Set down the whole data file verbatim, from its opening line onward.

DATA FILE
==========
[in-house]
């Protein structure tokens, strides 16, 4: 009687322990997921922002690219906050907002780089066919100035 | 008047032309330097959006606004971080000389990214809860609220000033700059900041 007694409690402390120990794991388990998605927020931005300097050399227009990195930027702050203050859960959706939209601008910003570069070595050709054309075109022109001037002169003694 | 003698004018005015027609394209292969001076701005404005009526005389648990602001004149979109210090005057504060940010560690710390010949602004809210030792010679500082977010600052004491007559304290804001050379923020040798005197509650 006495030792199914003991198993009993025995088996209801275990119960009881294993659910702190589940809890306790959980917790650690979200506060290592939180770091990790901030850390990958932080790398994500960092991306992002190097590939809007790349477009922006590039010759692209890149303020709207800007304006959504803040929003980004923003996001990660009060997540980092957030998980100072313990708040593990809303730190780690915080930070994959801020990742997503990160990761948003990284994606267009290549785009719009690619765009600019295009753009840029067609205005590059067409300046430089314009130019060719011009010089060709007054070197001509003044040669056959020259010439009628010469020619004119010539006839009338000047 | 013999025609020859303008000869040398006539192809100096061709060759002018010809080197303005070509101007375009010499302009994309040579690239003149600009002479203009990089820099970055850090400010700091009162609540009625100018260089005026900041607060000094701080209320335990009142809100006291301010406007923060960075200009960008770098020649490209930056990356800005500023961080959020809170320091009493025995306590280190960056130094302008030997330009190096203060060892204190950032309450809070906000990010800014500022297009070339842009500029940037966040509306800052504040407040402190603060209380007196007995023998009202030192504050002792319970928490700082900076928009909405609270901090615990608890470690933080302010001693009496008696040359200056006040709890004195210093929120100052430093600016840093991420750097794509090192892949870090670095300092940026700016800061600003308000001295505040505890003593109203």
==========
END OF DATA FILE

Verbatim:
[in-house]
């Protein structure tokens, strides 16, 4: 009687322990997921922002690219906050907002780089066919100035 | 008047032309330097959006606004971080000389990214809860609220000033700059900041 007694409690402390120990794991388990998605927020931005300097050399227009990195930027702050203050859960959706939209601008910003570069070595050709054309075109022109001037002169003694 | 003698004018005015027609394209292969001076701005404005009526005389648990602001004149979109210090005057504060940010560690710390010949602004809210030792010679500082977010600052004491007559304290804001050379923020040798005197509650 006495030792199914003991198993009993025995088996209801275990119960009881294993659910702190589940809890306790959980917790650690979200506060290592939180770091990790901030850390990958932080790398994500960092991306992002190097590939809007790349477009922006590039010759692209890149303020709207800007304006959504803040929003980004923003996001990660009060997540980092957030998980100072313990708040593990809303730190780690915080930070994959801020990742997503990160990761948003990284994606267009290549785009719009690619765009600019295009753009840029067609205005590059067409300046430089314009130019060719011009010089060709007054070197001509003044040669056959020259010439009628010469020619004119010539006839009338000047 | 013999025609020859303008000869040398006539192809100096061709060759002018010809080197303005070509101007375009010499302009994309040579690239003149600009002479203009990089820099970055850090400010700091009162609540009625100018260089005026900041607060000094701080209320335990009142809100006291301010406007923060960075200009960008770098020649490209930056990356800005500023961080959020809170320091009493025995306590280190960056130094302008030997330009190096203060060892204190950032309450809070906000990010800014500022297009070339842009500029940037966040509306800052504040407040402190603060209380007196007995023998009202030192504050002792319970928490700082900076928009909405609270901090615990608890470690933080302010001693009496008696040359200056006040709890004195210093929120100052430093600016840093991420750097794509090192892949870090670095300092940026700016800061600003308000001295505040505890003593109203």